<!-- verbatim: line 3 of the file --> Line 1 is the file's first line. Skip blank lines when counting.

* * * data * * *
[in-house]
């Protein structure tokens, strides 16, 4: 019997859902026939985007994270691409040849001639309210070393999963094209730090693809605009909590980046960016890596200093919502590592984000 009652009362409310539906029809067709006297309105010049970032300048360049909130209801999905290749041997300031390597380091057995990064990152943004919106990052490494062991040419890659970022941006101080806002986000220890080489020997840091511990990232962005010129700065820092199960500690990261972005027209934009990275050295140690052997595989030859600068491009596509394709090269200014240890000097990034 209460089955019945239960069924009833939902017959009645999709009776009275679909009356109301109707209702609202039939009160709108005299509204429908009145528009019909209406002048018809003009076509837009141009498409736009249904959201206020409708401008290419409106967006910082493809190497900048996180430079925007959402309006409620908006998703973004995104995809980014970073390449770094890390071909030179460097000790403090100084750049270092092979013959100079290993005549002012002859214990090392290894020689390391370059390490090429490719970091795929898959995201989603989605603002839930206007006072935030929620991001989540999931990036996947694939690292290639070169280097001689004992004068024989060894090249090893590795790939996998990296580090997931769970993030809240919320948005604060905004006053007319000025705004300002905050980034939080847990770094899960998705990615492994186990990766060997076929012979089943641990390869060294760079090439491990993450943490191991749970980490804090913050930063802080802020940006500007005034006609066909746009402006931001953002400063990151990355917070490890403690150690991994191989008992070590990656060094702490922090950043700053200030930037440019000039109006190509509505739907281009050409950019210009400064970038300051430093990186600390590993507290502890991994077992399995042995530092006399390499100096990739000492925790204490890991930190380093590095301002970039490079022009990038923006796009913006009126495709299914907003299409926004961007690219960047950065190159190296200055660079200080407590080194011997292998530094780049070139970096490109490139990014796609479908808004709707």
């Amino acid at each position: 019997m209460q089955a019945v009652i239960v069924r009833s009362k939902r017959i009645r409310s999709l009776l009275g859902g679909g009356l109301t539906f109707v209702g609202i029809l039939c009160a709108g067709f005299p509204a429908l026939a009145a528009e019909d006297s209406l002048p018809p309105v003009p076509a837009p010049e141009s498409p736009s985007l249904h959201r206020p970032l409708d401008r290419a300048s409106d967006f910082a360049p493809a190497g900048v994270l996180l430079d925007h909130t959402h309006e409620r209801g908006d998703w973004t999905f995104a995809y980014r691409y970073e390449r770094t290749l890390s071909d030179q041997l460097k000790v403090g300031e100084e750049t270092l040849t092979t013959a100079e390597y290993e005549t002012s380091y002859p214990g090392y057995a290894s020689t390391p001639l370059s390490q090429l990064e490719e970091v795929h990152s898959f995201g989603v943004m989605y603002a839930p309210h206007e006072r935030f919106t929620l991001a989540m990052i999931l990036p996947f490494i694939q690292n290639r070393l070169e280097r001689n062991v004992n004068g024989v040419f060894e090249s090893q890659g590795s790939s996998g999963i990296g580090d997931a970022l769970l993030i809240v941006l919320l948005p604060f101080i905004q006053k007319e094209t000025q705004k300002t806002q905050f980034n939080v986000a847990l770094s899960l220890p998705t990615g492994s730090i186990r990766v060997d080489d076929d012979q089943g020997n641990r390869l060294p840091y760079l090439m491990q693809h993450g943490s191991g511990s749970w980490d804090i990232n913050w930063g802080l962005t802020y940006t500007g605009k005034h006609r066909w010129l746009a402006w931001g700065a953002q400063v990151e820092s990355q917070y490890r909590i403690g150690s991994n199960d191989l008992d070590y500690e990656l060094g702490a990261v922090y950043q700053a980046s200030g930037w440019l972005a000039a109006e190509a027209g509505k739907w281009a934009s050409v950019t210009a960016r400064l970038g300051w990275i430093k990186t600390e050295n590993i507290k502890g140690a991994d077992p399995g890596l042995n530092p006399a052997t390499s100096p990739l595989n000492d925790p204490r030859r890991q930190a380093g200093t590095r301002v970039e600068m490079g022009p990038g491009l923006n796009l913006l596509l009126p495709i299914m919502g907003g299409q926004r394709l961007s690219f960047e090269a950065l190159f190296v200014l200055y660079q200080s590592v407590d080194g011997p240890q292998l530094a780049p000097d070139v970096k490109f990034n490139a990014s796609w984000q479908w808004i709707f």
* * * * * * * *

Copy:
């Amino acid at each position: 019997m209460q089955a019945v009652i239960v069924r009833s009362k939902r017959i009645r409310s999709l009776l009275g859902g679909g009356l109301t539906f109707v209702g609202i029809l039939c009160a709108g067709f005299p509204a429908l026939a009145a528009e019909d006297s209406l002048p018809p309105v003009p076509a837009p010049e141009s498409p736009s985007l249904h959201r206020p970032l409708d401008r290419a300048s409106d967006f910082a360049p493809a190497g900048v994270l996180l430079d925007h909130t959402h309006e409620r209801g908006d998703w973004t999905f995104a995809y980014r691409y970073e390449r770094t290749l890390s071909d030179q041997l460097k000790v403090g300031e100084e750049t270092l040849t092979t013959a100079e390597y290993e005549t002012s380091y002859p214990g090392y057995a290894s020689t390391p001639l370059s390490q090429l990064e490719e970091v795929h990152s898959f995201g989603v943004m989605y603002a839930p309210h206007e006072r935030f919106t929620l991001a989540m990052i999931l990036p996947f490494i694939q690292n290639r070393l070169e280097r001689n062991v004992n004068g024989v040419f060894e090249s090893q890659g590795s790939s996998g999963i990296g580090d997931a970022l769970l993030i809240v941006l919320l948005p604060f101080i905004q006053k007319e094209t000025q705004k300002t806002q905050f980034n939080v986000a847990l770094s899960l220890p998705t990615g492994s730090i186990r990766v060997d080489d076929d012979q089943g020997n641990r390869l060294p840091y760079l090439m491990q693809h993450g943490s191991g511990s749970w980490d804090i990232n913050w930063g802080l962005t802020y940006t500007g605009k005034h006609r066909w010129l746009a402006w931001g700065a953002q400063v990151e820092s990355q917070y490890r909590i403690g150690s991994n199960d191989l008992d070590y500690e990656l060094g702490a990261v922090y950043q700053a980046s200030g930037w440019l972005a000039a109006e190509a027209g509505k739907w281009a934009s050409v950019t210009a960016r400064l970038g300051w990275i430093k990186t600390e050295n590993i507290k502890g140690a991994d077992p399995g890596l042995n530092p006399a052997t390499s100096p990739l595989n000492d925790p204490r030859r890991q930190a380093g200093t590095r301002v970039e600068m490079g022009p990038g491009l923006n796009l913006l596509l009126p495709i299914m919502g907003g299409q926004r394709l961007s690219f960047e090269a950065l190159f190296v200014l200055y660079q200080s590592v407590d080194g011997p240890q292998l530094a780049p000097d070139v970096k490109f990034n490139a990014s796609w984000q479908w808004i709707f």